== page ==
There’s tremendous freedom in understanding your “Why.” You will have a clear purpose and reason for existing. Build your company with intention. Otherwise, you’ll end up building an organization that you despise, that has no purpose, and is doomed for eventual failure. Focus on the “Why” each an every day. Ingrain it in your culture. Constantly remind your employees, customers, and partners why you do what you do. Companies that understand their purpose and live it out daily create real market value and make a true impact on everyone they interact with. These unique companies are the ones we remember. They make a long-term impact in the lives of their employees and customers. These companies truly enjoy the ride and don’t need to reach the next destination in order to receive fulfillment. Build a “Why” company, not a “What” company.
I’m addicted to constantly checking my email. I want to stop, but I can’t. I think it’s mostly driven by fear. I’m afraid of missing something important. I’m afraid of missing out on an opportunity. I justify my condition by telling myself that I am known for being responsive and available. Responsiveness is one of my differentiators. Being available and responsive goes a long way in today’s business world. My clients and colleagues know that I’m always available and they appreciate it. However, I take it way too far.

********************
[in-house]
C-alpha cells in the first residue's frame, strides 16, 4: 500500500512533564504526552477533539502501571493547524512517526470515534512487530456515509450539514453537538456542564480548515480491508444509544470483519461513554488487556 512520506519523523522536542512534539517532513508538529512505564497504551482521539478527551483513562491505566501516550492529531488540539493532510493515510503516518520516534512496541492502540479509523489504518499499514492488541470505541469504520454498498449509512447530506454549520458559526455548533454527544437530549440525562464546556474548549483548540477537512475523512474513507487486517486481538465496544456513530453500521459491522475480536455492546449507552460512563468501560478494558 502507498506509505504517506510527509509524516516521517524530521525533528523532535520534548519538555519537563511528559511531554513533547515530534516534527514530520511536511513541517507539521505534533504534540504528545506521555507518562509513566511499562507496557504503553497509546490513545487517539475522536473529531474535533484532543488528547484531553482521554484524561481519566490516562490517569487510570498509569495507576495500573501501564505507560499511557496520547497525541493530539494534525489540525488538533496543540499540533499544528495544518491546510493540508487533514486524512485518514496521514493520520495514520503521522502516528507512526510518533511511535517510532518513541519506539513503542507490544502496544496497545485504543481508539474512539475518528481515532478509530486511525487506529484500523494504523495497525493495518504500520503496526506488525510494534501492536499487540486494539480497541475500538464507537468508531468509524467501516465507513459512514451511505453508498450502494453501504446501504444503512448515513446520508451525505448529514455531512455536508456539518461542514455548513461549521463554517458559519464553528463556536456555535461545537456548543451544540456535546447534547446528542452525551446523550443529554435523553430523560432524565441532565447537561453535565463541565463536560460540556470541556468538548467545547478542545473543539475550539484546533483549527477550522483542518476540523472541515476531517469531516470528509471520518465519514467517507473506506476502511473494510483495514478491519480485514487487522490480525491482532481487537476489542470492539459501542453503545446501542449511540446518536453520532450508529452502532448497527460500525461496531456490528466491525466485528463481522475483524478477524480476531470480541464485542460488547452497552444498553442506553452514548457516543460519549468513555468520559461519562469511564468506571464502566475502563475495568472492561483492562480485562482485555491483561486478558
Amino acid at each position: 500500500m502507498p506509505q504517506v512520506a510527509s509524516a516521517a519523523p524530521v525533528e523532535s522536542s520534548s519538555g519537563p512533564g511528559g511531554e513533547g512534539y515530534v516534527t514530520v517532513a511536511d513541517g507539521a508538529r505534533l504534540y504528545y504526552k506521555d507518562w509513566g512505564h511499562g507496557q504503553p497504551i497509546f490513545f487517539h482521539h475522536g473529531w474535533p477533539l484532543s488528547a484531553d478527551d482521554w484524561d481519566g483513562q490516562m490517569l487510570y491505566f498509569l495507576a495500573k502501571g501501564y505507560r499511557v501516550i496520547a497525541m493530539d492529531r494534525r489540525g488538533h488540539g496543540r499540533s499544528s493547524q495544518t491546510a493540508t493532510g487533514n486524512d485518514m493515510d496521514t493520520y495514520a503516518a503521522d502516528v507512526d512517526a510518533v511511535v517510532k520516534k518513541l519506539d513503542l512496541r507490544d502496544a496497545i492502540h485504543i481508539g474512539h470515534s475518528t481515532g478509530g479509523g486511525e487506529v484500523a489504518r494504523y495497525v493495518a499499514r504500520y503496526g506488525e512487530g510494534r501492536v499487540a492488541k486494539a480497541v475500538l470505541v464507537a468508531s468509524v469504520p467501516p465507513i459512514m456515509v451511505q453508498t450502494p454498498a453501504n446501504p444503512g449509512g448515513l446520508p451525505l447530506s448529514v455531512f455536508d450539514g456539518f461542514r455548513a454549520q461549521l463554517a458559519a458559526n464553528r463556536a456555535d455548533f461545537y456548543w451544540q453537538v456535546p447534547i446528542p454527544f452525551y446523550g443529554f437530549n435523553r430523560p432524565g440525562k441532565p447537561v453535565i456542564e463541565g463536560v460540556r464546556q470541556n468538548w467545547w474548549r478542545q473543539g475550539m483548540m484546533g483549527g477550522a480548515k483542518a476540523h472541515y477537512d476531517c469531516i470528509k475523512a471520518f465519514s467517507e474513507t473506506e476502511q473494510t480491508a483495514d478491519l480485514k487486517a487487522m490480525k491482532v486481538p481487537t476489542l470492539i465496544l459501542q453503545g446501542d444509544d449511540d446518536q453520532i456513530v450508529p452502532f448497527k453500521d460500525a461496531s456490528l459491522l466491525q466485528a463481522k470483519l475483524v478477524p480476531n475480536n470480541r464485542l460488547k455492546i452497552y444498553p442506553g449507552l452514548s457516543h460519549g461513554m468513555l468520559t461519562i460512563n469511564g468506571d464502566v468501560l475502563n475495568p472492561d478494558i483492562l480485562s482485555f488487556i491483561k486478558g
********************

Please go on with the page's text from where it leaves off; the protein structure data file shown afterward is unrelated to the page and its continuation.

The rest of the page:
Constantly checking email is killing my productivity, increasing my stress level, and preventing me from ever having true downtime. I can’t live in the moment because I’m constantly thinking about what I’m potentially missing. A major side effect is that I can’t focus on one activity for more than a few minutes without being distracted.
I have a feeling that I’m not the only one out there with this same problem. Just take a moment and look around. You’ll see that everyone has their head down checking email, looking at social media, browsing the web, or texting. Most of us can’t take a 10 minute drive without checking our phone every time we come to a stop. Next time you eat out, look at how many people are looking at their phone instead of interacting with the person in front of them.